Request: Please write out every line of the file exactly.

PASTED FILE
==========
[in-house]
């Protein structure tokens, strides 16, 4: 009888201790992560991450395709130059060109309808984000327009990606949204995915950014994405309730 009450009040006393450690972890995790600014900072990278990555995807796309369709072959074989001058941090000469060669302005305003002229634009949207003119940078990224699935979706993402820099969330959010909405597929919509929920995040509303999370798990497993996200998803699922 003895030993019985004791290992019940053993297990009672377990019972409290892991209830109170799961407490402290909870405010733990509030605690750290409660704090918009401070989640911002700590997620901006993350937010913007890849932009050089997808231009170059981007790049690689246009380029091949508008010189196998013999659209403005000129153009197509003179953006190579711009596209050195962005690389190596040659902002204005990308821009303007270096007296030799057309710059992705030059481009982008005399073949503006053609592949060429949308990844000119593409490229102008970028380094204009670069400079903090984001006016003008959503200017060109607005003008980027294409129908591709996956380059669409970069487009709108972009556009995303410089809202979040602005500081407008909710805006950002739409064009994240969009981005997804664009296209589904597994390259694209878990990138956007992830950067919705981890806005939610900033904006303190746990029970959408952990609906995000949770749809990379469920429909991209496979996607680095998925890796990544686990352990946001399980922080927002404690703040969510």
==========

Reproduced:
[in-house]
């Protein structure tokens, strides 16, 4: 009888201790992560991450395709130059060109309808984000327009990606949204995915950014994405309730 009450009040006393450690972890995790600014900072990278990555995807796309369709072959074989001058941090000469060669302005305003002229634009949207003119940078990224699935979706993402820099969330959010909405597929919509929920995040509303999370798990497993996200998803699922 003895030993019985004791290992019940053993297990009672377990019972409290892991209830109170799961407490402290909870405010733990509030605690750290409660704090918009401070989640911002700590997620901006993350937010913007890849932009050089997808231009170059981007790049690689246009380029091949508008010189196998013999659209403005000129153009197509003179953006190579711009596209050195962005690389190596040659902002204005990308821009303007270096007296030799057309710059992705030059481009982008005399073949503006053609592949060429949308990844000119593409490229102008970028380094204009670069400079903090984001006016003008959503200017060109607005003008980027294409129908591709996956380059669409970069487009709108972009556009995303410089809202979040602005500081407008909710805006950002739409064009994240969009981005997804664009296209589904597994390259694209878990990138956007992830950067919705981890806005939610900033904006303190746990029970959408952990609906995000949770749809990379469920429909991209496979996607680095998925890796990544686990352990946001399980922080927002404690703040969510």